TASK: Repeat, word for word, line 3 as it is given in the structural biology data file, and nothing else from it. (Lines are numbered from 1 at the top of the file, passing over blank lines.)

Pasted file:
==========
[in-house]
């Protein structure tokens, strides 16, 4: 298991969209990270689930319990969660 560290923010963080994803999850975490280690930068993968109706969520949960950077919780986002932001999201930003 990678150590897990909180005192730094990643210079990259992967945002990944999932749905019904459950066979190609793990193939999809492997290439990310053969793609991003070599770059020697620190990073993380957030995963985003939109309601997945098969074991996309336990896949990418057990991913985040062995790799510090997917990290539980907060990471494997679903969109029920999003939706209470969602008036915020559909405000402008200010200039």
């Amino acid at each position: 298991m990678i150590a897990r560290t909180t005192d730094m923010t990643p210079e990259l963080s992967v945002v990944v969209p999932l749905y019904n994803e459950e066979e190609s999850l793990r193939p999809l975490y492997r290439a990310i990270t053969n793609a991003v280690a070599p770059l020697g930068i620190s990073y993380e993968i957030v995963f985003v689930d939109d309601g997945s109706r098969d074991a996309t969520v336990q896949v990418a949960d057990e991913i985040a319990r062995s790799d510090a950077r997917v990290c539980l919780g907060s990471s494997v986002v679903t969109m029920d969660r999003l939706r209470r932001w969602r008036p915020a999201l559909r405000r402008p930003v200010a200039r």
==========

């Amino acid at each position: 298991m990678i150590a897990r560290t909180t005192d730094m923010t990643p210079e990259l963080s992967v945002v990944v969209p999932l749905y019904n994803e459950e066979e190609s999850l793990r193939p999809l975490y492997r290439a990310i990270t053969n793609a991003v280690a070599p770059l020697g930068i620190s990073y993380e993968i957030v995963f985003v689930d939109d309601g997945s109706r098969d074991a996309t969520v336990q896949v990418a949960d057990e991913i985040a319990r062995s790799d510090a950077r997917v990290c539980l919780g907060s990471s494997v986002v679903t969109m029920d969660r999003l939706r209470r932001w969602r008036p915020a999201l559909r405000r402008p930003v200010a200039r």